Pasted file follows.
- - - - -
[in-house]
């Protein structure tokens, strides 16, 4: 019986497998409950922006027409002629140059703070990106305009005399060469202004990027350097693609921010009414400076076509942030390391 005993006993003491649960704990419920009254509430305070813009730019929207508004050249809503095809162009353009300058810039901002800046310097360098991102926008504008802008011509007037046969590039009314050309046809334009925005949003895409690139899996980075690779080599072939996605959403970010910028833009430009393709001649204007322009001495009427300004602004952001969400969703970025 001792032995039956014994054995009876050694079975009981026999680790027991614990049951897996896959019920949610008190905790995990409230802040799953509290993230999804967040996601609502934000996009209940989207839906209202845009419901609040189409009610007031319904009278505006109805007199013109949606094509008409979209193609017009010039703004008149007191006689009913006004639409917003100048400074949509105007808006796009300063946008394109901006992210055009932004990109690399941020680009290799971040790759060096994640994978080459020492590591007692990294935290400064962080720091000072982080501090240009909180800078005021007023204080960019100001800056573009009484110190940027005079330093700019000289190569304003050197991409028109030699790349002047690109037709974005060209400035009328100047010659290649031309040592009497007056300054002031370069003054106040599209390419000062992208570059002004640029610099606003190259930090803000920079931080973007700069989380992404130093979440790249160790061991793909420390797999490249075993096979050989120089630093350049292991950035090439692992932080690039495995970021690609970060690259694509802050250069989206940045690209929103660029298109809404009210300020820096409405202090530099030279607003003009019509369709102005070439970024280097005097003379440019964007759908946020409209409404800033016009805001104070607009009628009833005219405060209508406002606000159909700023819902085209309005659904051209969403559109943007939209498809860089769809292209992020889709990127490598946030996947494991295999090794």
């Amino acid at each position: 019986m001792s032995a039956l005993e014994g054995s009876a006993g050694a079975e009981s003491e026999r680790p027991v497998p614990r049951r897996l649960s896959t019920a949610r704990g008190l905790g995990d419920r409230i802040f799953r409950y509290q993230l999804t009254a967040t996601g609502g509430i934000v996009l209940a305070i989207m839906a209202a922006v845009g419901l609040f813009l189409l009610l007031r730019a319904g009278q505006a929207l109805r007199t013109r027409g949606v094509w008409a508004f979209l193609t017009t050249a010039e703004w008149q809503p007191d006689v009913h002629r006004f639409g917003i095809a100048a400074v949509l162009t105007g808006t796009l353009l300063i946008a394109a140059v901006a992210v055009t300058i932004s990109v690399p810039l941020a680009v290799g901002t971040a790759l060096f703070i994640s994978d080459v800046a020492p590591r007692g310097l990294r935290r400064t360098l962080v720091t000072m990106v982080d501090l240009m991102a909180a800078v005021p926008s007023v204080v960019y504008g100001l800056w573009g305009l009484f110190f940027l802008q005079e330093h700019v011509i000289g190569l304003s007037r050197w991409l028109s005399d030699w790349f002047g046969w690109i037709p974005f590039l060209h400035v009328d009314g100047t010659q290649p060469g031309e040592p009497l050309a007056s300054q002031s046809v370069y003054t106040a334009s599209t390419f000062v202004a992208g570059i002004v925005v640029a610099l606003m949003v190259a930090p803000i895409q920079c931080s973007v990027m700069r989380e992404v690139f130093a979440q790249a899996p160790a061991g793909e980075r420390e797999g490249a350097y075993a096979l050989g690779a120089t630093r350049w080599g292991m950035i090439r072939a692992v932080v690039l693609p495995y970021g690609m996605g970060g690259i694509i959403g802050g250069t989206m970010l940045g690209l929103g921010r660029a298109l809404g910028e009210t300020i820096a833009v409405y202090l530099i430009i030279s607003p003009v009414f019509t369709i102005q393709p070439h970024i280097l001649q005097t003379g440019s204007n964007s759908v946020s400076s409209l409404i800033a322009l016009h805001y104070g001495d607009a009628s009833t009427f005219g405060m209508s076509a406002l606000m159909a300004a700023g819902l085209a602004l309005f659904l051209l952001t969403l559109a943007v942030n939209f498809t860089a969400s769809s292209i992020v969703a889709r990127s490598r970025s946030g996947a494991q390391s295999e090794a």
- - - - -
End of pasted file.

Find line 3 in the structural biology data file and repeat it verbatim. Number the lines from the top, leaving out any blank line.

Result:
């Amino acid at each position: 019986m001792s032995a039956l005993e014994g054995s009876a006993g050694a079975e009981s003491e026999r680790p027991v497998p614990r049951r897996l649960s896959t019920a949610r704990g008190l905790g995990d419920r409230i802040f799953r409950y509290q993230l999804t009254a967040t996601g609502g509430i934000v996009l209940a305070i989207m839906a209202a922006v845009g419901l609040f813009l189409l009610l007031r730019a319904g009278q505006a929207l109805r007199t013109r027409g949606v094509w008409a508004f979209l193609t017009t050249a010039e703004w008149q809503p007191d006689v009913h002629r006004f639409g917003i095809a100048a400074v949509l162009t105007g808006t796009l353009l300063i946008a394109a140059v901006a992210v055009t300058i932004s990109v690399p810039l941020a680009v290799g901002t971040a790759l060096f703070i994640s994978d080459v800046a020492p590591r007692g310097l990294r935290r400064t360098l962080v720091t000072m990106v982080d501090l240009m991102a909180a800078v005021p926008s007023v204080v960019y504008g100001l800056w573009g305009l009484f110190f940027l802008q005079e330093h700019v011509i000289g190569l304003s007037r050197w991409l028109s005399d030699w790349f002047g046969w690109i037709p974005f590039l060209h400035v009328d009314g100047t010659q290649p060469g031309e040592p009497l050309a007056s300054q002031s046809v370069y003054t106040a334009s599209t390419f000062v202004a992208g570059i002004v925005v640029a610099l606003m949003v190259a930090p803000i895409q920079c931080s973007v990027m700069r989380e992404v690139f130093a979440q790249a899996p160790a061991g793909e980075r420390e797999g490249a350097y075993a096979l050989g690779a120089t630093r350049w080599g292991m950035i090439r072939a692992v932080v690039l693609p495995y970021g690609m996605g970060g690259i694509i959403g802050g250069t989206m970010l940045g690209l929103g921010r660029a298109l809404g910028e009210t300020i820096a833009v409405y202090l530099i430009i030279s607003p003009v009414f019509t369709i102005q393709p070439h970024i280097l001649q005097t003379g440019s204007n964007s759908v946020s400076s409209l409404i800033a322009l016009h805001y104070g001495d607009a009628s009833t009427f005219g405060m209508s076509a406002l606000m159909a300004a700023g819902l085209a602004l309005f659904l051209l952001t969403l559109a943007v942030n939209f498809t860089a969400s769809s292209i992020v969703a889709r990127s490598r970025s946030g996947a494991q390391s295999e090794a």